Anyway it occurred to me that I should do a test run and find out where exactly the courthouse I’m supposed to report to is, so I caught a bus downtown. And I had an advantage I didn’t have in college: Google Maps. According to it the building is just a five minute walk from the bus depot which is a terrible overestimate. The Justice A.A. Birch Building is a less than two minute walk and turned out to be pretty conspicuous.

I was able to make it down there, figure out where I was going, and get back all on my lunch break. And taking the bus is definitely the way to go because the parking downtown is terrible.
That’s something I’ve learned from having lived here most of my life.

When Is A Door Not A Door?

I’m not sure how long exactly the bus had been stopped. It probably wasn’t more than a few minutes but I was lost in my usual afternoon commute reverie, probably listening to Jackie Kashian’s Dork Forest podcast and thinking that one of my life goals is to be a guest on it someday. Sometimes I’ll zone out so completely on the bus that when I finally snap to I’ll look around and say, Hey, I’m almost home, or, on occasion, This doesn’t look familiar at all, am I on the right bus? What brought me out of my delirium was the driver pulling the door shut. He sat down then got up and pushed it open and pulled it shut again. From what I gathered there was something wrong with the door mechanism so it wouldn’t close completely. And I realized something I should have noticed a long time ago: the doors on the bus are now completely automated. For the doors in the back this makes sense, but the doors in the front used to be operated by a hand-pulled lever. I remember the time I was on a school bus and trying to sit back with my Walkman and zone out to a mixtape but some jerk in the back thought it was funny to throw books at me. So I threw one back and the driver stopped the bus and came to yell at me. I said, Screw this, went up to the front of the bus, and pulled the door lever myself—it gave me a powerful feeling to take an action normally reserved only for the driver. And I needed that powerful feeling because I had a pretty long walk home, but that’s another story.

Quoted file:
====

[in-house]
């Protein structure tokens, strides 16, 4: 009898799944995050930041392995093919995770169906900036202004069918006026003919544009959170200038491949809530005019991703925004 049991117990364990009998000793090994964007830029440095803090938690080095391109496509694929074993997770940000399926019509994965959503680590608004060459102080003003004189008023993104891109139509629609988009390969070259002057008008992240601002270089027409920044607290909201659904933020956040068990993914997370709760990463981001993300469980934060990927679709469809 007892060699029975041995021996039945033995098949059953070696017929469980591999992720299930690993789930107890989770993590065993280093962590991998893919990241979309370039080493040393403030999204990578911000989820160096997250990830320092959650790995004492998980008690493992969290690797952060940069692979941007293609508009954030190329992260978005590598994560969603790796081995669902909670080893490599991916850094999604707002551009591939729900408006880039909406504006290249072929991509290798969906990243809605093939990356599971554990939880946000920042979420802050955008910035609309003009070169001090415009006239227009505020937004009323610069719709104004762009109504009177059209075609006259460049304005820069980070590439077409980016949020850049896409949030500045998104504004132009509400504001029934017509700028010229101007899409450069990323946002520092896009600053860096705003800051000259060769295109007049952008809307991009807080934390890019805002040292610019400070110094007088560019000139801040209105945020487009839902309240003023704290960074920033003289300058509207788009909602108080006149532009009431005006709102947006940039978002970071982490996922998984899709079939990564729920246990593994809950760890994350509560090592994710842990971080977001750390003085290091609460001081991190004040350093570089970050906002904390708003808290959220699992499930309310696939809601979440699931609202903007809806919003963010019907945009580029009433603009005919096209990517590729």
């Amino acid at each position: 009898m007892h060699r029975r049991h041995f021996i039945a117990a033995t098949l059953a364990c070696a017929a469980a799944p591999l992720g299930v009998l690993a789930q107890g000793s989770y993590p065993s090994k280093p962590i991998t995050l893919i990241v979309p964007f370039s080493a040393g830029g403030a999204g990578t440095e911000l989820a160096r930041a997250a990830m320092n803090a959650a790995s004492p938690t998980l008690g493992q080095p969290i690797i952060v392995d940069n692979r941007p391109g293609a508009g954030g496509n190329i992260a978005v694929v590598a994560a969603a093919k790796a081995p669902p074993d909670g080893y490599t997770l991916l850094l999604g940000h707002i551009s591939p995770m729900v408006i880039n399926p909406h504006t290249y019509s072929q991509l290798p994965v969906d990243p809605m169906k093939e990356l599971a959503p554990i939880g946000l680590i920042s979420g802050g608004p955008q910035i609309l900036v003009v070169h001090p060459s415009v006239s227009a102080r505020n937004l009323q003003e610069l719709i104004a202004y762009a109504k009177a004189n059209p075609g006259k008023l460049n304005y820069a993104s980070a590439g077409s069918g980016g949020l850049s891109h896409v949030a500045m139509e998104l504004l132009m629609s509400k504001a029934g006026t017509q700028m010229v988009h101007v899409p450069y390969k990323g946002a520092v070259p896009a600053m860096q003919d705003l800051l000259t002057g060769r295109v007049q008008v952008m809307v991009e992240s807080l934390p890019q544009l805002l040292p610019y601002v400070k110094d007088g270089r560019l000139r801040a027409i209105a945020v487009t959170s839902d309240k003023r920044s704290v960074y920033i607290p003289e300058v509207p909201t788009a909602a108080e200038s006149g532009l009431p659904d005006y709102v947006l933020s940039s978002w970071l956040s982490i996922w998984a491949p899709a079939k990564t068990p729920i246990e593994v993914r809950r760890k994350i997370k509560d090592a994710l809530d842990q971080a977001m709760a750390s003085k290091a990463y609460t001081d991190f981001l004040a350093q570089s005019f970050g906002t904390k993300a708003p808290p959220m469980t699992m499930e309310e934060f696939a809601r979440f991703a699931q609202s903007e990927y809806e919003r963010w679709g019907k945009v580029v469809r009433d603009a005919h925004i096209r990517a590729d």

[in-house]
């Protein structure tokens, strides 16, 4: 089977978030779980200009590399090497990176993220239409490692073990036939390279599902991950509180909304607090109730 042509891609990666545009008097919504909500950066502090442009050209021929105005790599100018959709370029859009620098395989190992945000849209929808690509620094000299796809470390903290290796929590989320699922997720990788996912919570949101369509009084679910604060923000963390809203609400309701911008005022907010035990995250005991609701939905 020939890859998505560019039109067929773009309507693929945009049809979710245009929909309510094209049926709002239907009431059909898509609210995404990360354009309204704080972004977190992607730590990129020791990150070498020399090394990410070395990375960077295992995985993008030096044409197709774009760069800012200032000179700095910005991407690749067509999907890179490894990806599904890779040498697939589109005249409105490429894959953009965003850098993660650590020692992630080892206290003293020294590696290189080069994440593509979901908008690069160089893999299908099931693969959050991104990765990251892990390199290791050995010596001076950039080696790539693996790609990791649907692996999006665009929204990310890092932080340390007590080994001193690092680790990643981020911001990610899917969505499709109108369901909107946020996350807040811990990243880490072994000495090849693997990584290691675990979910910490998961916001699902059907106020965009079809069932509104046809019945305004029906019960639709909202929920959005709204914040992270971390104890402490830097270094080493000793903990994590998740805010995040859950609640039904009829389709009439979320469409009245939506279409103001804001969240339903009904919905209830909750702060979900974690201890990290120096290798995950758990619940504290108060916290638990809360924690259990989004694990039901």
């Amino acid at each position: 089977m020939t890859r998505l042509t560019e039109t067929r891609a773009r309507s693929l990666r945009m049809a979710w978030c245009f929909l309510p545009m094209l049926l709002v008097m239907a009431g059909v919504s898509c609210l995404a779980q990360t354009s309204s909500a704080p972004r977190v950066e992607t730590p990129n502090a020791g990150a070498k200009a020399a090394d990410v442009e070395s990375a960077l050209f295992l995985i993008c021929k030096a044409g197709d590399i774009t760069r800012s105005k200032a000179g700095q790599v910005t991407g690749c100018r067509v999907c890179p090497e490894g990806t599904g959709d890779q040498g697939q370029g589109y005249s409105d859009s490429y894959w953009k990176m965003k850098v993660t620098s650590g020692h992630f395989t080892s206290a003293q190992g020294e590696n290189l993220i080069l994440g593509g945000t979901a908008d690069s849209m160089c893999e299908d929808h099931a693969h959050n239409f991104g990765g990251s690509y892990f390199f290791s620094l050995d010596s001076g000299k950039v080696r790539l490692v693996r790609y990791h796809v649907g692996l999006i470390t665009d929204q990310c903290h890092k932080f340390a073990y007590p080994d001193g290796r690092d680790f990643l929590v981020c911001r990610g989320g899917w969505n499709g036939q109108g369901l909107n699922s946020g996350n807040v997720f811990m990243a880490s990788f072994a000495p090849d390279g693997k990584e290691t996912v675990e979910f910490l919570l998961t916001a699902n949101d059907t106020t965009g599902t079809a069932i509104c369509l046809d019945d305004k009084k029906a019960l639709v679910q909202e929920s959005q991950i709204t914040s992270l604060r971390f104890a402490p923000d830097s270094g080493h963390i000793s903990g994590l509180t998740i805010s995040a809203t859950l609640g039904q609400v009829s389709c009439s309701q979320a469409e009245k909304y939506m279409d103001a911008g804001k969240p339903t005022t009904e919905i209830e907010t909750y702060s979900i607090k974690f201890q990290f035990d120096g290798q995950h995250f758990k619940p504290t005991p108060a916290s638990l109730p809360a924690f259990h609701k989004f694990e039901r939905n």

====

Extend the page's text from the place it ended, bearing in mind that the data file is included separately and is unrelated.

With all the changes to buses getting rid of the simple hand-cranked door opener seems pretty boneheaded. Not all upgrades are improvements which is why some don’t last. If you’re of a certain age you may remember talking cars–and I don’t mean Kit from Knight Rider, although if you’re old enough to remember that you may also remember that some car models would tell you “Door is ajar” when the door was open. Or sometimes when it wasn’t open. Talking technology has its advantages but potential downsides too.

Source: XKCD